Traditionally the month of August is when local Barcelona residents take their holidays, the soaring temperatures and saturated humidity levels make work impossible so almost all businesses shut down, many restaurants included, and everyone generally accepts that nothing will happen till the end of the month.
For anyone choosing to stay however and of course the numerous visitors coming to the city during the month, one of the highlights on the city’s summer calendar is Gràcia’s Festa Major, or village fête. The village fête of one of Barcelona’s most celebrated neighbourhoods
Staying in Barcelona during August
One of Barcelona’s most charming neighbourhoods, Gràcia is filled with beautiful squares, quirky shops, interesting architecture, bars, taverns and restaurants, a neighbourhood that retains a village like atmosphere which although adjacent to the Eixample (the grid area of the city) feels like a completely separate place.
Something for everyone
Between August 15th and 21st Gràcia residents compete with one another to decorate their streets with fantastical creations, normally inspired by a theme that feature music, dance, exhibitions, street food and other cultural expressions. Months and months of preparations go into the festival that normally lasts for between 7 and 10 consecutive days, at the end of which the winners are announced with regard to the best street decorations. People from all over the city visit Gràcia during the Festa Major, the activities also include castelleras (human towers that can reach 7 or 8 storeys that represent the solidarity of the Catalan community), the parading of gigantes and cabezudos (papier-mâché figures representing local archetypes or historical persons worn by individuals taking part in dancing processions), correfocs (another local tradition where groups dressed as devils and dragons parade through the streets with fireworks and dancing) and other popular local dances such as the sardanas and bastoners.
A neighbourhood with a separate identity
Gràcia is a Barcelona neighbourhood that dates from the 17th Century constructed around the Nuestra Señora de Gracia y San José convent (known popularly as Josepets), on the gently sloping plain known as the llano de Barcelona between the Collserola mountain range, the Mediterranean and the deltas formed by the Llobregat and Besos rivers. Barcelona’s premier avenue, Passeig de Gràcia which was laid out in 1827 joined the Gothic Quarter with what was previously one of the many separate villages that would ultimately be incorporated within greater Barcelona once the Ildefonso Cerdá city plan was adopted. The 42 metre wide avenue that predates the master-plan is lined with trees and contains many of the city’s most extraordinary architectural gems and world renowned shops.
The 201st edition this year
In 2017 the Festa Major de Gràcia celebrated its bicentenary having been originally celebrated during the month of May but since 1812, coinciding with the relocation of the Josepets convent, the festivities commenced on August 15th the day of the Assumption. In the late 19th Century the population of Gràcia exploded thanks to the industrialisation of the neighbourhood, the Festa Major was adopted by the locals as a secular holiday that was celebrated over a week or ten days. At the beginnings of the 20th Century the street decorations element of the Festa Major began to be overseen by important artists of the day and in 1935 the awards for the most spectacular displays were overseen by the Comitè de Fires i Festes, nowadays known as the Federació de la Festa Major de Gràcia.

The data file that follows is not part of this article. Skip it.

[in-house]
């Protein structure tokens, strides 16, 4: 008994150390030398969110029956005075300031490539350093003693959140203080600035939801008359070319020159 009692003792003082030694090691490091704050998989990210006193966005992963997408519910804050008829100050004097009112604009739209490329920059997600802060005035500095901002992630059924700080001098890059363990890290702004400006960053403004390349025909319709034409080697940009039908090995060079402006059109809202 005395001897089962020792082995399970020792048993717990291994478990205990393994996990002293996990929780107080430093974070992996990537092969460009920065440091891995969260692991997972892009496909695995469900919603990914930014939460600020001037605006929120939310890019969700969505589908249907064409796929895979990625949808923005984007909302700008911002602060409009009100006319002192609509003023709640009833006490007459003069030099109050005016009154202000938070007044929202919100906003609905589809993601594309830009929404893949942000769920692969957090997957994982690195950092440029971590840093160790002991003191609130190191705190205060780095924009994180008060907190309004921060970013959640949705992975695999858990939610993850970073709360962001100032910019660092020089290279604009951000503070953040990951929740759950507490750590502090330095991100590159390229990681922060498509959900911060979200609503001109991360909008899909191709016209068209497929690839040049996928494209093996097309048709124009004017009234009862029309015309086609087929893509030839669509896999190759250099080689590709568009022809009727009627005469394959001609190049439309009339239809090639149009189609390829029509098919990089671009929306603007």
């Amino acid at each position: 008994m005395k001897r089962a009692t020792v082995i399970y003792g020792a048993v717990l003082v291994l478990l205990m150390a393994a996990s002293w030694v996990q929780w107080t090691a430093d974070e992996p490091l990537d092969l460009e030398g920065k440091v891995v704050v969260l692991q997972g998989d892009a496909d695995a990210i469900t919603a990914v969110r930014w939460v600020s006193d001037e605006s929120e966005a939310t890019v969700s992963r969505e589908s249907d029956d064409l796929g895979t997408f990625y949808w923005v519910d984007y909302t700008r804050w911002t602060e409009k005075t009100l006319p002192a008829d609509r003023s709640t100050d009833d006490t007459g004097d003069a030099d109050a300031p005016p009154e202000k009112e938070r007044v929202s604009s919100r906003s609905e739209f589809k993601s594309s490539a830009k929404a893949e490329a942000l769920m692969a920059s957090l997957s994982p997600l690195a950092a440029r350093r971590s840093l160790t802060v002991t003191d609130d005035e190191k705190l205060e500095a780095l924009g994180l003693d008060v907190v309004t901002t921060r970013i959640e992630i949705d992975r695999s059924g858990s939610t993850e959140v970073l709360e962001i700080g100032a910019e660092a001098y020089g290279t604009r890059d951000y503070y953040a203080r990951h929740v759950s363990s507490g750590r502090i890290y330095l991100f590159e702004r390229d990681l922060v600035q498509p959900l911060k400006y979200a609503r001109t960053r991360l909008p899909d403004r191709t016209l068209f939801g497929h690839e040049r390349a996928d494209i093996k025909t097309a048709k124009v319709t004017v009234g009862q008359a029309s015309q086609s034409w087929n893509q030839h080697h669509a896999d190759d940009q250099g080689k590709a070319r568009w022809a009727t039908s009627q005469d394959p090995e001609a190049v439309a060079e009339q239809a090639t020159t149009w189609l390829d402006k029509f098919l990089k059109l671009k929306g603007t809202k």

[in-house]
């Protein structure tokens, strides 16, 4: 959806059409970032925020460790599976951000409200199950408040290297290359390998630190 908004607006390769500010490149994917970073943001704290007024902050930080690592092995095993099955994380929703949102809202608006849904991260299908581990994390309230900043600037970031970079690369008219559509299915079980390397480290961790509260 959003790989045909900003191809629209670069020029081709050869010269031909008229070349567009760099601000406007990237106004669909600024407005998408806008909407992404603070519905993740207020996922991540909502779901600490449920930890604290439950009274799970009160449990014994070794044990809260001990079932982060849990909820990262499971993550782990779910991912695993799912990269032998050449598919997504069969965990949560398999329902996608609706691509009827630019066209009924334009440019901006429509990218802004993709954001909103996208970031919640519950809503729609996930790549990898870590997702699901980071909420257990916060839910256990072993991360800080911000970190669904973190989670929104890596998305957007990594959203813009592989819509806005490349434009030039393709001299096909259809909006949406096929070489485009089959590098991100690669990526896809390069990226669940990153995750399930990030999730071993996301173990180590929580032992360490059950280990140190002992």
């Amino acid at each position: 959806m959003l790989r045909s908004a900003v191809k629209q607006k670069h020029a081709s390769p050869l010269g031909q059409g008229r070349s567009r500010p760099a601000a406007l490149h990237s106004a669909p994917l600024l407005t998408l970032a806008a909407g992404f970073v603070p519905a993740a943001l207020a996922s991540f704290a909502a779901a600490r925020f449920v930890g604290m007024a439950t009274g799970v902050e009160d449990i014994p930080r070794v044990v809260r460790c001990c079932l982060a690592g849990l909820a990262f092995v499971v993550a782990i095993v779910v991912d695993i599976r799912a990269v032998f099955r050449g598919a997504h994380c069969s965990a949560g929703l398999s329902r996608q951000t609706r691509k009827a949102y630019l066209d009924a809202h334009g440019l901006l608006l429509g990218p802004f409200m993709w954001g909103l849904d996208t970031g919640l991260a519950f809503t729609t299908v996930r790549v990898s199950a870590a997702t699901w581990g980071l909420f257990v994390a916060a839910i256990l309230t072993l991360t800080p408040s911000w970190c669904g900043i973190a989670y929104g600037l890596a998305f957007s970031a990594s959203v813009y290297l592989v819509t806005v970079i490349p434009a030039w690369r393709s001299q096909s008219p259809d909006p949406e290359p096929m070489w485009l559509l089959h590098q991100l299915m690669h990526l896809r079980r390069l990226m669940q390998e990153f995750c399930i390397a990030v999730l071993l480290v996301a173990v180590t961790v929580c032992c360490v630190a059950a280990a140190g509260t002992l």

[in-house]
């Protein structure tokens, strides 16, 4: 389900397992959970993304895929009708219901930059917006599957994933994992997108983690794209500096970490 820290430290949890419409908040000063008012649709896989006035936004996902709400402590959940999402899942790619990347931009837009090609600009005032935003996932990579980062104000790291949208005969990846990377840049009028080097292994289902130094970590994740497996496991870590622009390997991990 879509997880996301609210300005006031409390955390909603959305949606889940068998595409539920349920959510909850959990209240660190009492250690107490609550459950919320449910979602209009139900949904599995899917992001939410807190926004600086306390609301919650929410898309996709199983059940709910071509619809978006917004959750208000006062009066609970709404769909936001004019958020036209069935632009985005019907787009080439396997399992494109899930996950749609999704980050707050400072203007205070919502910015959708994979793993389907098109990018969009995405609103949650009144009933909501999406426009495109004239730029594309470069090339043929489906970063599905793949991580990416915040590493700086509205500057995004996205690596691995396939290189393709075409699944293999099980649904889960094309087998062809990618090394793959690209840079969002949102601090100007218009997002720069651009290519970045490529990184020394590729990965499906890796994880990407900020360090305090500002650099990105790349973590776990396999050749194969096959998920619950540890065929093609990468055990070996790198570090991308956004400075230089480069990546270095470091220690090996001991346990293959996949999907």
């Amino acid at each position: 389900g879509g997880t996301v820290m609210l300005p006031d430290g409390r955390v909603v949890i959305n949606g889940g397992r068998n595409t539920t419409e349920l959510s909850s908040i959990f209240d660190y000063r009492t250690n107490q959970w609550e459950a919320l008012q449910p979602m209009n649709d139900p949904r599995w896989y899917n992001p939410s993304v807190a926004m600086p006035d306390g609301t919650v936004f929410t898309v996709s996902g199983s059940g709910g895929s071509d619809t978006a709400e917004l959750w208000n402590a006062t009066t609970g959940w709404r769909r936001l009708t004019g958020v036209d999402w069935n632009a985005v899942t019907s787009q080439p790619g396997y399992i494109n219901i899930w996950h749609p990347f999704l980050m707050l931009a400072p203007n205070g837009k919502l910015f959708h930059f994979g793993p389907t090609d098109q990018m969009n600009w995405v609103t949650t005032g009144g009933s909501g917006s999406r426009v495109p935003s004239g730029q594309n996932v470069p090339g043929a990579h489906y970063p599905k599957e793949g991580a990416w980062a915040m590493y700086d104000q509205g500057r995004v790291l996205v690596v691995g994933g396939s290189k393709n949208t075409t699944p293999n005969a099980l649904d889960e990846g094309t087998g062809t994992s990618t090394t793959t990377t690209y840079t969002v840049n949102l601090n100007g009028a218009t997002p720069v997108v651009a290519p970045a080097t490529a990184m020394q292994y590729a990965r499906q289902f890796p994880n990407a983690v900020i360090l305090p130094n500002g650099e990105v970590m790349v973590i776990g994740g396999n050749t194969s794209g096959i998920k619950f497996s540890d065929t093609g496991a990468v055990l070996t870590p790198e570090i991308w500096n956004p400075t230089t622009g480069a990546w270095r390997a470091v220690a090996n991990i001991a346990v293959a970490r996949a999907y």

A repository of Catalan culture
During the years of the dictatorship (1939 – 1975) the Festa Major de Gràcia was an important expression of Catalan culture that was suffering serious repression under the regime. By the late 70s however the tradition was becoming less popular but just as the neighbourhood itself was revived with the changing fortunes of the city so the Festa Major became more consolidated over the following decades recognition from the Generalitat de Catalunya (Government of Catalonia) of a National Festival status in 1997.
Gràcia is not the only neighbourhood to celebrate its fiesta mayor the city is in fact divided into 10 districts and 73 neighbourhoods (or barrios) many of which have their own fiesta mayor which are held over the course of the year at different times. It is however one of the most renowned and spectacular. However Gràcia is a joy to explore at any time of the year, a fascinating network of squares and streets with something surprising awaiting around every corner, whether exploring its during the spring, summer, autumn or winter.
Gràcia is probably one of the most accessible parts of the city that can be easily reached on foot, by metro, ferrocarril or bus.
Gràcia is a station on the ferrocarril network serviced by the S2 S55 and L7 lines.
The most practical metro line to access Gràcia is L3 (the green line) with three stations Diagonal, Fontana and Lesseps to choose from.
The best buses for getting to Gràcia are V15, V12, V22, L12 or E1
Accommodation and food
The Grand Hotel Barcelona is an ideal base for visiting La Festa Major de Gràcia, not just because it can be accessed by a leisurely 30 minute walk from the hotel but also because everything else worth seeing in Barcelona is literally on its doorstep.
In addition to its location the City Bar & Restaurant presents a wonderful opportunity to savour local Mediterranean cuisine and wines within a beautiful setting where the panoramic windows provide a colourful city backdrop. And to escape the hustle and bustle of the streets the Skybar, one of Barcelona’s most photographed roof terraces, not only provides peerless views over the gothic area and the coast but creative and classic cocktails as well as a snack menu, the ideal recovery after a long day exploring the streets of Gràcia.